december, 1, 1998
This paper is not a theoritical study on the distribution of SW-scores
and Z-values. Rather, it presents a statistical analysis of Z-values
on large datasets of protein sequences, leading to a law of probability
that the experimental Z-values follow.
First, we determine the relationships between the computed Z-value, an estimation of its variance and the number of randomizations in the Monte-Carlo process. Then we illustrate that Z-values are less correlated to sequence lengths than SW-scores.
Then we show that pairwise alignments, performed on 'quasi-real' sequences (i.e. , randomly shuffled sequences of the same length and amino acid composition as the real ones) lead to Z-value distributions that statistically fit the extreme value distribution, more precisely the Gumbel distribution (global EVD, Extreme Value Distribution). However, for real protein sequences, we observe an over-representation of high Z-scores.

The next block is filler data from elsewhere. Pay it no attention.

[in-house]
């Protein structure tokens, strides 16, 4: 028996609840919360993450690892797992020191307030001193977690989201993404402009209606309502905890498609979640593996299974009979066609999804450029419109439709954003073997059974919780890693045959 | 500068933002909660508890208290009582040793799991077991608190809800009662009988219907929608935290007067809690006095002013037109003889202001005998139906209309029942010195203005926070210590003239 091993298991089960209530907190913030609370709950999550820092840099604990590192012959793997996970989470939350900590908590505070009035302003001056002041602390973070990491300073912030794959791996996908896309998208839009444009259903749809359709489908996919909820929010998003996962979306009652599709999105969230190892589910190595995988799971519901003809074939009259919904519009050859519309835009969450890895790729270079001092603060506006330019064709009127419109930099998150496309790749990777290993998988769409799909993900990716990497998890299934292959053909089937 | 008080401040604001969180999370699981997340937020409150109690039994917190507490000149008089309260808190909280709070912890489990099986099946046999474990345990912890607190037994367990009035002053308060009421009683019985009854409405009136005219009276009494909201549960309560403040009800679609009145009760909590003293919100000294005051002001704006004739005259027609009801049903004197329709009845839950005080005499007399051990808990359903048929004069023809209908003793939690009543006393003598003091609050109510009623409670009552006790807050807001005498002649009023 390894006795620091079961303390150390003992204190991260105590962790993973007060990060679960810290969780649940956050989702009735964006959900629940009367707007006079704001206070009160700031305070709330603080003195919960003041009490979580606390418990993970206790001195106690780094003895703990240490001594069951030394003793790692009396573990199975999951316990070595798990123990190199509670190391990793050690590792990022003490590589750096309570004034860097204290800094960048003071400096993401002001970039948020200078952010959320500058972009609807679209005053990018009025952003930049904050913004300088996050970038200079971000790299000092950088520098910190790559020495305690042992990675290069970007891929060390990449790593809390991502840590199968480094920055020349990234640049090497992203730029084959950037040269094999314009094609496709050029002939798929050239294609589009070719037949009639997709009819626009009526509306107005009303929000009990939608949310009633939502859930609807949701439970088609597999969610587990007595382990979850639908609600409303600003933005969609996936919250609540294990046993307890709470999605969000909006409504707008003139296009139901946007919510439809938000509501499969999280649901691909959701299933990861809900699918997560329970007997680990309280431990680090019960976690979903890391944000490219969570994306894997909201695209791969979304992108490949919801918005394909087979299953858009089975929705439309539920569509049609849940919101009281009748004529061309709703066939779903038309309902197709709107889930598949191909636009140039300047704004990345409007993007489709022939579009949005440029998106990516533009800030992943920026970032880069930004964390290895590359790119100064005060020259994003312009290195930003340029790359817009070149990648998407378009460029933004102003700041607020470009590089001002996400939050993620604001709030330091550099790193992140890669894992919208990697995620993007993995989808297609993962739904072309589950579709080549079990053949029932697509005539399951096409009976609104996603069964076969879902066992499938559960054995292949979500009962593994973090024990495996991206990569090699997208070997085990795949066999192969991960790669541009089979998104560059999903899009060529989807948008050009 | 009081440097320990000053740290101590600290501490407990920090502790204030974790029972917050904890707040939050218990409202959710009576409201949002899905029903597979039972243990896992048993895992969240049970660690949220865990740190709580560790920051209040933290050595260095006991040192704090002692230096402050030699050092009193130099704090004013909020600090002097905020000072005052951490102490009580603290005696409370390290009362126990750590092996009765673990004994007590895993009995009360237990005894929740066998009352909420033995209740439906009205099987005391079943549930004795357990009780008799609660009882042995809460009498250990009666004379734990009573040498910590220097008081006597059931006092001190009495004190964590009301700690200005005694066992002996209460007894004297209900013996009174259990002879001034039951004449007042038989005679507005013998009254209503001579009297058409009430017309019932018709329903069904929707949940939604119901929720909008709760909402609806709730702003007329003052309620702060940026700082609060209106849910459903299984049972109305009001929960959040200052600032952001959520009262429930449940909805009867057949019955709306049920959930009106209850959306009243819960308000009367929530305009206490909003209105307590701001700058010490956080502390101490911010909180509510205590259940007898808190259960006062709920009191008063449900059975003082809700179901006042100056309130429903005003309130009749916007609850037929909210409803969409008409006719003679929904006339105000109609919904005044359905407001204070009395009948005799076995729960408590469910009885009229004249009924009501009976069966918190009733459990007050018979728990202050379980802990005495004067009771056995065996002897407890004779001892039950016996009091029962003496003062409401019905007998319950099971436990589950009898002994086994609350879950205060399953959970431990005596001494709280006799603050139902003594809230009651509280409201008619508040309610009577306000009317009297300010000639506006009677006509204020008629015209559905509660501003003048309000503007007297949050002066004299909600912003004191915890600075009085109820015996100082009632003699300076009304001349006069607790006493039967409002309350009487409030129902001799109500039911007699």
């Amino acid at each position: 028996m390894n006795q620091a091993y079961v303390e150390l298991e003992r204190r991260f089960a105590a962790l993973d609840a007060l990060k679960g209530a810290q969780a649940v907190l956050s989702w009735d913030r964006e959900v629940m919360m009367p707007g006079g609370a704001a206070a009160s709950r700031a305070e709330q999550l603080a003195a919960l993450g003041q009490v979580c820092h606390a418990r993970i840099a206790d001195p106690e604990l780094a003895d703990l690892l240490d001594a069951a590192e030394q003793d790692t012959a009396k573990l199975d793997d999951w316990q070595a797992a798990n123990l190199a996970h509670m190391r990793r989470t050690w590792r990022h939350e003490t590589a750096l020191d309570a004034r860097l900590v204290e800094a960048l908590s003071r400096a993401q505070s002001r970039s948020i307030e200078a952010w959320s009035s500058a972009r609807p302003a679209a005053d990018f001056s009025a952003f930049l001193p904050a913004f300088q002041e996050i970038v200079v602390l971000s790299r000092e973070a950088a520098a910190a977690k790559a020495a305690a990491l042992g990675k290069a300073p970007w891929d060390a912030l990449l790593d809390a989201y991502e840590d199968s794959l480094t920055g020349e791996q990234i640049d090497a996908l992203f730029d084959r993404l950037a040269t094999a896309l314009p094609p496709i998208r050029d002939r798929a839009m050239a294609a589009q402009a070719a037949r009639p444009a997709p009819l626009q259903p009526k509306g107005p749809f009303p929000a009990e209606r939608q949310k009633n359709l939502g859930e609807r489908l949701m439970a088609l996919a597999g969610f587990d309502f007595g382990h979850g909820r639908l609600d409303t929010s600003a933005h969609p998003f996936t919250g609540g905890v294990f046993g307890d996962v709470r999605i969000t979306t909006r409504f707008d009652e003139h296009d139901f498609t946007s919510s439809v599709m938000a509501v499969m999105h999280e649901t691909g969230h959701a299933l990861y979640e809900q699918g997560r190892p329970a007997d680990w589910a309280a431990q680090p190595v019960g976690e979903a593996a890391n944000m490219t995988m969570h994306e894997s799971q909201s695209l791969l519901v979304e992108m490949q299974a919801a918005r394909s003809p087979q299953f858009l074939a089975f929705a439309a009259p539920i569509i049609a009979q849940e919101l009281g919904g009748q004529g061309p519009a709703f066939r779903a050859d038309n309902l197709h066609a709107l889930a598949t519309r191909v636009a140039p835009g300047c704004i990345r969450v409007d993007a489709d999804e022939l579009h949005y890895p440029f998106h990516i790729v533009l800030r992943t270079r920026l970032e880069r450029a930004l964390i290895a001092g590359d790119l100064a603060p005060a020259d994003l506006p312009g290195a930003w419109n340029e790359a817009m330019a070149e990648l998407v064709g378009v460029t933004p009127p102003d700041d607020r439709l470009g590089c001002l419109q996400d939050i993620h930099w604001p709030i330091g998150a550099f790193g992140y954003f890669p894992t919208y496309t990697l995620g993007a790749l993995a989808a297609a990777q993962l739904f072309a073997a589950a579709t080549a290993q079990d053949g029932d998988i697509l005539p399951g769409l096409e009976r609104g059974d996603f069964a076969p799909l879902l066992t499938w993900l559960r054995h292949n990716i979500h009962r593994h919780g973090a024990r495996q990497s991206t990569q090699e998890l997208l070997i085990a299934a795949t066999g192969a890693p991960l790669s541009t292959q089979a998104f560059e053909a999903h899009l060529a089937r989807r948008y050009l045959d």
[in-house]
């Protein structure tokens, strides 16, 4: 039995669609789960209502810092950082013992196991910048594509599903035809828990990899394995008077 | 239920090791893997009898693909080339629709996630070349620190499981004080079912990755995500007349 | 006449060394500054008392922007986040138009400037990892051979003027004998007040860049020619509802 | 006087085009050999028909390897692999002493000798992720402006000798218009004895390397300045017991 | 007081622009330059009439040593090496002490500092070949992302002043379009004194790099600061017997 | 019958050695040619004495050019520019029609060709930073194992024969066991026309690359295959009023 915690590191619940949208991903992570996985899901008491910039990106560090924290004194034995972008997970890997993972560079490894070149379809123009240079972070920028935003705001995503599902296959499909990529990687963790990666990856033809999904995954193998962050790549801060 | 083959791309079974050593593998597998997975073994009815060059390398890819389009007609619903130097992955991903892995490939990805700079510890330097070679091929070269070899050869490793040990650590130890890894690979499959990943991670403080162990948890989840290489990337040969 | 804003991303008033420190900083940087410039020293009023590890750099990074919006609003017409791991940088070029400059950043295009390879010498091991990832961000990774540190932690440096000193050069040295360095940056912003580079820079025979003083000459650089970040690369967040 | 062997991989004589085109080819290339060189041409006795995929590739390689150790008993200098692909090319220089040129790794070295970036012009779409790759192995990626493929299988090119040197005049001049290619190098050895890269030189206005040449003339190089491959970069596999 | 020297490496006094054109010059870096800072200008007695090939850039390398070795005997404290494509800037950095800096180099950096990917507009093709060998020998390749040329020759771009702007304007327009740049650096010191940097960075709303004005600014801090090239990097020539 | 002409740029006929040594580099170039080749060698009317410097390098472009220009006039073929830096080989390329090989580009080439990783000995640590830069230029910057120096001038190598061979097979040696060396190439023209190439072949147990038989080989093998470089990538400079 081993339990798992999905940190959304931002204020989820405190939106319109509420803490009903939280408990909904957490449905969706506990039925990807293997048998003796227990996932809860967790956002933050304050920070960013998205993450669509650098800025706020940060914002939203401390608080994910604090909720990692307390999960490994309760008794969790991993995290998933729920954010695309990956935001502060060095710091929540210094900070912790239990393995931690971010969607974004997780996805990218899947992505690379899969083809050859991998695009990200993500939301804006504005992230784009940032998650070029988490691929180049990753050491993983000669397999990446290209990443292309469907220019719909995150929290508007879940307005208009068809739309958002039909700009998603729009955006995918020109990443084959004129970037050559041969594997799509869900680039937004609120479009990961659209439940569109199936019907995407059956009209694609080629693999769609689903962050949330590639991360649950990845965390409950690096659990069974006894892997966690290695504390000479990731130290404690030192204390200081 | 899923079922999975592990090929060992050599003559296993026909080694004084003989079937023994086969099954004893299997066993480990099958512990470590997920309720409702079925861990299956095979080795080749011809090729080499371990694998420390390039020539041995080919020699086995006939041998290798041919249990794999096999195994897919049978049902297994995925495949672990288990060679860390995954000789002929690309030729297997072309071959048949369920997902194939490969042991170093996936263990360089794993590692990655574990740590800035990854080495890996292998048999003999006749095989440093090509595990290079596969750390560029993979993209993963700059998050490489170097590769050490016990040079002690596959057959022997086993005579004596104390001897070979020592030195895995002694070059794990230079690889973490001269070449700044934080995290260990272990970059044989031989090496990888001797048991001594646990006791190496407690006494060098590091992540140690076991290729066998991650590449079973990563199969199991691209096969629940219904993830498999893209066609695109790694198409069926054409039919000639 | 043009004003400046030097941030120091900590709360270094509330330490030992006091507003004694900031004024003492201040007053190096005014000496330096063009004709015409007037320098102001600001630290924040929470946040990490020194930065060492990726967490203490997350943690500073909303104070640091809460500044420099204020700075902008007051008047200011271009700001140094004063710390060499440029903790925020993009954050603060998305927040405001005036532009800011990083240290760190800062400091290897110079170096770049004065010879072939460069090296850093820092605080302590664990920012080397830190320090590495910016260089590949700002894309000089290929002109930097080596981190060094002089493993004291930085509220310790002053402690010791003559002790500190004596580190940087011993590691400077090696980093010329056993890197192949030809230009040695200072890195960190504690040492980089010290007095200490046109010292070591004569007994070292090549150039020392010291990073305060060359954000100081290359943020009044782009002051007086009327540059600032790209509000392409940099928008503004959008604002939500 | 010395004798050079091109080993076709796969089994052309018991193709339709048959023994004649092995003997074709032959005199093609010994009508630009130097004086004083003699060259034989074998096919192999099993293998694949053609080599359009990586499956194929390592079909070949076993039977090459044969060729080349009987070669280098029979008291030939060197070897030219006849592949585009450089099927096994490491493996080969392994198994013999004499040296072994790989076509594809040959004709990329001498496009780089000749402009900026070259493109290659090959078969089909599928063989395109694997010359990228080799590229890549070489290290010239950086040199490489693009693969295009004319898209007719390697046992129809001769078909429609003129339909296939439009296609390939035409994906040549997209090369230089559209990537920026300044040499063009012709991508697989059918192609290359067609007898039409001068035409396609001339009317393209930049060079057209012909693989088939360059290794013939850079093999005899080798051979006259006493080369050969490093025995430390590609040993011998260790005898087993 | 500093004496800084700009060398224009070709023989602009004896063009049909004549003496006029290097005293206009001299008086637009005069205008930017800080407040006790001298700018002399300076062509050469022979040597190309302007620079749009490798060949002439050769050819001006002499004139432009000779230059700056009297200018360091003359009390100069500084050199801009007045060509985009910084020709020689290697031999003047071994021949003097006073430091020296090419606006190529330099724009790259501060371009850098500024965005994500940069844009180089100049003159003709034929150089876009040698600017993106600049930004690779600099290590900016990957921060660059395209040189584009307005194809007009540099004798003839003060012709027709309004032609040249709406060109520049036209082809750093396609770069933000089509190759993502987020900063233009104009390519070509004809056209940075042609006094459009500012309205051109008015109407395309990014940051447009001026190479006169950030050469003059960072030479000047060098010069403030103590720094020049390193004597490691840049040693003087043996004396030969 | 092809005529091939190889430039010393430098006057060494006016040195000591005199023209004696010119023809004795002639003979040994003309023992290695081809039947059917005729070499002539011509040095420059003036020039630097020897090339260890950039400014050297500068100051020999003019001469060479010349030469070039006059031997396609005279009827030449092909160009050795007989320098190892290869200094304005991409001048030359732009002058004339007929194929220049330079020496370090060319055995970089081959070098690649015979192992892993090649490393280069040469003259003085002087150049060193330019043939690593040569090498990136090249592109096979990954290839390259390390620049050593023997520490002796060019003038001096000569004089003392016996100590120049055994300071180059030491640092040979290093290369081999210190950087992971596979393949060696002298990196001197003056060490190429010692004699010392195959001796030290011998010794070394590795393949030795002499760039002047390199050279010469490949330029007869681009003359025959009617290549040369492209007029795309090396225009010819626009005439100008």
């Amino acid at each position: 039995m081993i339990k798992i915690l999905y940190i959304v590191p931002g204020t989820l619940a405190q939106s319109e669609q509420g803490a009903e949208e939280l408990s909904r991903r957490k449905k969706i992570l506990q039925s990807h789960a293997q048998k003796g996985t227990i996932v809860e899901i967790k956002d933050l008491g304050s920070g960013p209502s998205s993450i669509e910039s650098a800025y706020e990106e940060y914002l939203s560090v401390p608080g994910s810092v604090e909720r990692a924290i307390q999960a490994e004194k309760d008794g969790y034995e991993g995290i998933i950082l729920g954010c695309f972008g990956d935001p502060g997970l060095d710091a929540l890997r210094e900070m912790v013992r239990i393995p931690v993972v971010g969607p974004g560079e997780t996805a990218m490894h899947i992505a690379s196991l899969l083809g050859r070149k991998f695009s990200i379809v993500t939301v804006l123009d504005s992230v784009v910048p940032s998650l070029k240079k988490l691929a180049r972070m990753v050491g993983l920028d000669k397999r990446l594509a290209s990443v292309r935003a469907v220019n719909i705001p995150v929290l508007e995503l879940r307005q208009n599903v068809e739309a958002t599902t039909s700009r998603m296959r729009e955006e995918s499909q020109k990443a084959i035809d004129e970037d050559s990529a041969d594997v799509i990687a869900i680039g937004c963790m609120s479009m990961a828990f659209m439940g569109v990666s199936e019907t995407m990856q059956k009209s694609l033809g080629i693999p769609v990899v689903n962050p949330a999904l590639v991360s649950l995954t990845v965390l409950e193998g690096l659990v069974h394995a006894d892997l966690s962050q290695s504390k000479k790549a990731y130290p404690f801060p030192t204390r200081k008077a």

We determine first a cutoff value which separates these overestimated Z-values from those which follow the global EVD. We then show that the interesting part of the tail of distribution of Z-values can be approximated by another EVD (i.e., an EVD which differs from the global EVD) or by a Pareto law.
This has been confirmed for all proteins analysed so far, whether extracted from individual genomes, or from the ensemble of five complete microbial genomes comprising altogether 16956 protein sequences.
Keywords: Sequence alignment, Dynamic programming, Significance, Z-value, Gumbel distribution, Pareto distribution.